This is a new local blog for Florida's sixth Congressional district and watching the actions of Cliff Stearns, the Republican representative who misserves us in Washington. If you are interested in posting at The Case Against Cliff, drop me a line at with some idea of your Democratic and/or progressive credentials and I'll add you as a blogger.

Wednesday, May 28, 2008

Cliff Takes a Tour

On May 8, Congressman Stearns visited Guantanmo Bay Naval Base. In describing the trip in a press release on his website prior to departure, he said "I look forward to touring the facilities, evaluating the procedures, and getting a better picture of the role of Guantanamo in the War on Terror." After returning, he gleefully posted pictures of his trip, including this one, with a "thumbs up" worthy of Lynndie England herself:

The problem is that the Bush Administration's use of Guantanamo Bay has been a blatant violation of international law from the start. Coupling the violations of the Geneva Convention with the fact that 55% of the detainees at Guantanamo have committed no "hostile acts against the United States or its coalition allies" and only 8% of detainees are actual fighters for al Qaeda, it is a true mystery why the Congressman would visit this facility with such enthusiasm.

In the documents released by the military to the New York Times in its story on the use of retired military officers as military analysts for the press, we find this passage about treatment of detainees at Guantanamo, taken from the transcript of a briefing of the officers (see 06-F-01532 doc 07 from the April 13, 2007 entry, page 6):
In GTMO, that ego down translated down to telling the detainee that his mother and sister were whores, he was forced to wear women's lingerie, multiple allegations of his homosexuality, he was forced to dance with a male interrogator, he was strip searched for control measures, and he was forced to perform dog tricks on a leash.

Now, the basic line there - you say that sounds, you know, like I did - that sounds like degrading. Well, we said yes, it could be. The basic line though in the charter for those interrogations was humane treatment. And humane treatment is spelled out by the President. It's a safe, secure environment that provides medical care, food, water, and the basics of that person's security. Not this. Was this person injured, harmed?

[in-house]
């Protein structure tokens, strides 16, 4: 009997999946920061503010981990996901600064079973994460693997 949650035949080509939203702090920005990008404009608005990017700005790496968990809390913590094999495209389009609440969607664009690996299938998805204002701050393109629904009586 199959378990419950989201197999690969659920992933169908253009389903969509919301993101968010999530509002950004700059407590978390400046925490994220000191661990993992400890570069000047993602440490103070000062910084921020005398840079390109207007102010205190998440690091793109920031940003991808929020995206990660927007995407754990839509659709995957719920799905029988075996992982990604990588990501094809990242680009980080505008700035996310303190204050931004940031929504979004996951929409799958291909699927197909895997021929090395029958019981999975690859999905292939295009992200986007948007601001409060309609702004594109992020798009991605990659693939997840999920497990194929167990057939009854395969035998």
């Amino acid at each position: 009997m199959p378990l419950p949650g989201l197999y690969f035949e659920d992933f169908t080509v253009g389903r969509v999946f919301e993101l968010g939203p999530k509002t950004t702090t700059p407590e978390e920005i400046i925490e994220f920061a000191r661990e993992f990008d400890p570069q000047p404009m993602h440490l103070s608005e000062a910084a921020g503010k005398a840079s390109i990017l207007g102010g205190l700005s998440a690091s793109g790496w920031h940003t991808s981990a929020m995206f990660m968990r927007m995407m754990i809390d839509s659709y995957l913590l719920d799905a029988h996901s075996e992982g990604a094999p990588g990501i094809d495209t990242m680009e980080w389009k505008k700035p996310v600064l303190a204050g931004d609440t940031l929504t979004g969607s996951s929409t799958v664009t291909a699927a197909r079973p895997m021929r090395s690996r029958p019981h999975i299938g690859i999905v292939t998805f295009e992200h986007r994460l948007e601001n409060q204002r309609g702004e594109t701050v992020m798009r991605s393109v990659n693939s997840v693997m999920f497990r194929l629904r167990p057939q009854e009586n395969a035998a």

So, when Congressman Stearns says, in his press release, that treatment of detainees complies with international law, there are those who would disagree with him. According to the National Lawyers Guild, both those who mistreated prisoners and those involved at all levels of approving of this abuse have violated international law:

The prohibition of torture is a jus cogens norm (these are principles of international law so fundamental that no nation may ignore them or attempt to contract out of them through treaties). The United States has consistently prohibited the use of torture through its Constitution, laws, executive statements and judicial decisions and by ratifying international treaties that prohibit it. The prohibition against torture applies to all persons in U.S. custody in times of peace, armed conflict, or state of emergency. In other words, the prohibition is absolute. However, the legal memoranda drafted by government lawyers purposely or recklessly misconstrued and/or ignored jus cogens, customary international law, and various U.S. treaty obligations in order to justify the unjustifiable, claiming that clearly unlawful interrogation “techniques” were lawful.

Further, the NLG also states, in the same white paper, that "all those who approved the use of torture and committed it—whether ordering it, approving it or giving purported legal advice to justify it—are subject to prosecution under international and U.S. domestic law."

The white paper from the NLG tells us that because torture of prisoners is under a jus cogens norm, it is not made legal by the flawed memos of John Yoo, or by the pronouncement of President Bush, or by a vote of Congress in the Military Commissions Act. That is why Stearns has it exactly backwards when he ends his report on the Guantanamo Bay trip with a reference to a released detainee who became a suicide bomber. Taking innocent people off the street, placing them beyond the reach of international law and then subjecting them to needless physical and psychological torture for years is a guaranteed recipe for creating enemies. It was Guantanamo Bay and the methods employed there that are directly responsible for the unleashing of that particular bomber.

Update (June 10): The photo is no longer on Cliff's website. Nervous much, Cliff?

Tuesday, May 20, 2008

Paid Shill for Telecoms?

An ad campaign being unleashed next week against Blue Dog Democrat Chris Carney of Pennsylvania easily could apply to Bush rubber-stamper Cliff Stearns. The ad campaign takes on Carney for his support of the Bush Administration position on retroactive immunity for telecommunications companies in FISA revision legislation, and points out the large contributions from telecommunications companies that Carney has received.